Tinian, Saipan hearings on military buildup's draft EIS
Friday, January 08, 2010
By Haidee V. Eugenio
By now, concerned CNMI citizens should have been reading some 11,000 pages of documents on the draft environmental impact statement related to the $15 billion to $20 billion military buildup in Guam, which also involves the use of Tinian for military training.
A copy of the draft EIS/Overseas Environmental Impact Statement can be accessed online at www.guambuildupeis.us.
Because Guam cannot accommodate all training for the relocating Marines, the military looks at Tinian to provide opportunities for training groups of 200 Marines or larger due to greater land availability.
Tinian is only about 100 miles or 160 km away from Guam.
The northern two-thirds of Tinian are leased to the U.S. Department of Defense. Company and battalion level non-live fire training areas already exist and are used on these lease parcels.
“The land, however, could be developed to accommodate live fire ranges,” the draft EIS/OES stated.
The proposed actions on Tinian include firing ranges for rifle known distance, automated combat pistol, platoon battle course, and field firing; and airspace use.
Comments on the draft EIS/OES can be submitted online, or during the public hearings set by the U.S. Navy in Guam and the CNMI.
All comments must be submitted by Feb. 17, 2010, in order to be considered in the final EIS/OES.
Two of the six public hearings set by the Joint Guam Program Office will be held on Saipan and Tinian, while the other four are being held in Guam.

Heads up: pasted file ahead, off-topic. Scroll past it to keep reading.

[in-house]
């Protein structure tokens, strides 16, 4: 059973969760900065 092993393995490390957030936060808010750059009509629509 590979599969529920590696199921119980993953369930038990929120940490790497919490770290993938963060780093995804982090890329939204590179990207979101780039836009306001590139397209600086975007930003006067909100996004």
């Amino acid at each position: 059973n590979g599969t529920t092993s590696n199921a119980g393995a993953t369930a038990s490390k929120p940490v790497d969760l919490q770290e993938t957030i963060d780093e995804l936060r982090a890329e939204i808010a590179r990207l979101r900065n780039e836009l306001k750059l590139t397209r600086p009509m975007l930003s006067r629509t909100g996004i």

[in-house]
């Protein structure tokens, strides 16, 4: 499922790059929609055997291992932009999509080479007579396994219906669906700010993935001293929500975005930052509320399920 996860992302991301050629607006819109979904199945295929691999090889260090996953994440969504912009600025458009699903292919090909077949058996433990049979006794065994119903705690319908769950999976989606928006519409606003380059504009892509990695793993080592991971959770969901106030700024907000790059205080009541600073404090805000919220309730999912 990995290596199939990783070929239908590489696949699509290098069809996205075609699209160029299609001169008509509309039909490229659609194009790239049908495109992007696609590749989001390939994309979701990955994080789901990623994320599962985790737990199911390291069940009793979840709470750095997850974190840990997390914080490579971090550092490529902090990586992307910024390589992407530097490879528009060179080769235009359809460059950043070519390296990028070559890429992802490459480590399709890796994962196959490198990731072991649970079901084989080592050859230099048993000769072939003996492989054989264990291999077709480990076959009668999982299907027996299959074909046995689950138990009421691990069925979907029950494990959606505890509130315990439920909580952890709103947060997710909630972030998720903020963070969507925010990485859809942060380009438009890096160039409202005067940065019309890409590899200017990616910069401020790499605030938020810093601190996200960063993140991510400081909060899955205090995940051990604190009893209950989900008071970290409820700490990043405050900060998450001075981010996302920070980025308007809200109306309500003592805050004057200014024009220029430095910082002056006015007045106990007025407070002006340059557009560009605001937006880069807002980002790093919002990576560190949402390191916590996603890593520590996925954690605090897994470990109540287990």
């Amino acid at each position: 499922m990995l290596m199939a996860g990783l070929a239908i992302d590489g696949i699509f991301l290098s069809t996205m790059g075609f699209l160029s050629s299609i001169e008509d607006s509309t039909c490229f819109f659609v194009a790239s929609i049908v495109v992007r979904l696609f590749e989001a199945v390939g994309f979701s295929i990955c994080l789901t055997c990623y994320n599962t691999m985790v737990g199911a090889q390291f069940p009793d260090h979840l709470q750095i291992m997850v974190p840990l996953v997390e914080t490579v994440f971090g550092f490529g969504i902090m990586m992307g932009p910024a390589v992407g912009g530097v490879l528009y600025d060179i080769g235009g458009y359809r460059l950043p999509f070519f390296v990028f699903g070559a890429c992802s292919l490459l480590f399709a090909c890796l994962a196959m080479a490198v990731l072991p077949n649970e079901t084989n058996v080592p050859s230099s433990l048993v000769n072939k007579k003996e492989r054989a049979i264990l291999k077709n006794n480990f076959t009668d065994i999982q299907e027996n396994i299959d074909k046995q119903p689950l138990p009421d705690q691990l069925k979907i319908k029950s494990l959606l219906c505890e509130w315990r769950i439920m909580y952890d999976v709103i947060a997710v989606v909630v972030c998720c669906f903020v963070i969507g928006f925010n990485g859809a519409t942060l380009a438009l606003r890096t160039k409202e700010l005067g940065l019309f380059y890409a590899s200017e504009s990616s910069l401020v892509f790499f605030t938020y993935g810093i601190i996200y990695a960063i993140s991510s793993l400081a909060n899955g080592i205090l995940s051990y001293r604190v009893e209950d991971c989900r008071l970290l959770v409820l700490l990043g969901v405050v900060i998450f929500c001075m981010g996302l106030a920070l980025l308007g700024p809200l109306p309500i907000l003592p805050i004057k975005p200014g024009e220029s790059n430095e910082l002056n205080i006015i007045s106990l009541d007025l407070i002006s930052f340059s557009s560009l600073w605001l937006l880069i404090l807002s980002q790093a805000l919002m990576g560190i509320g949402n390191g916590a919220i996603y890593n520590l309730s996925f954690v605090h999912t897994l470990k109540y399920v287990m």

The public hearing on Tinian will be held on Jan. 14, Thursday, at the Tinian Elementary School. An open house will be from 5pm to 7pm, while the public hearing will be from 7pm to 9pm.
The Saipan public hearing will be held on Jan. 15, Friday, at the Pedro P. Tenorio Multi-Purpose Center in Susupe. A 5pm to 7pm open house will be followed by the public hearing at 7pm to 9pm.
The JGPO said public comments “are an important part of the environmental planning process.”
During the open house, the public can both submit written comments and ask questions of programs leaders and subject matter experts. During the two-hour formal hearing, the public can submit oral comments on the draft EIS/OES.
JGPO facilitates the realignment of U.S. Marines from Okinawa, Japan to Guam. The agency works within the Department of Defense and with the Government of Japan, Government of Guam, U.S. Congress and federal agencies to lead and manage the delivery of required capabilities to the Marines.
The military buildup involves the relocation of 8,000 Marines and their 9,000 dependents to Guam, and the development and construction of facilities to support the training and operations in Guam and Tinian for the relocated Marines.
It also involves the construction of a new deep-draft wharf in Apra Harbor, Guam to support a transient nuclear powered aircraft carrier.
The buildup also involves the development of facilities and infrastructure in Guam to support the relocation of some 600 military personnel and their 900 dependents to establish and operate an Army Air and Missile Defense Task Force.
The CNMI government plans to provide operational support and services to Guam instead of viewing the neighbor island as a "competition" to maximize benefits from the multi-year U.S. military buildup in Guam.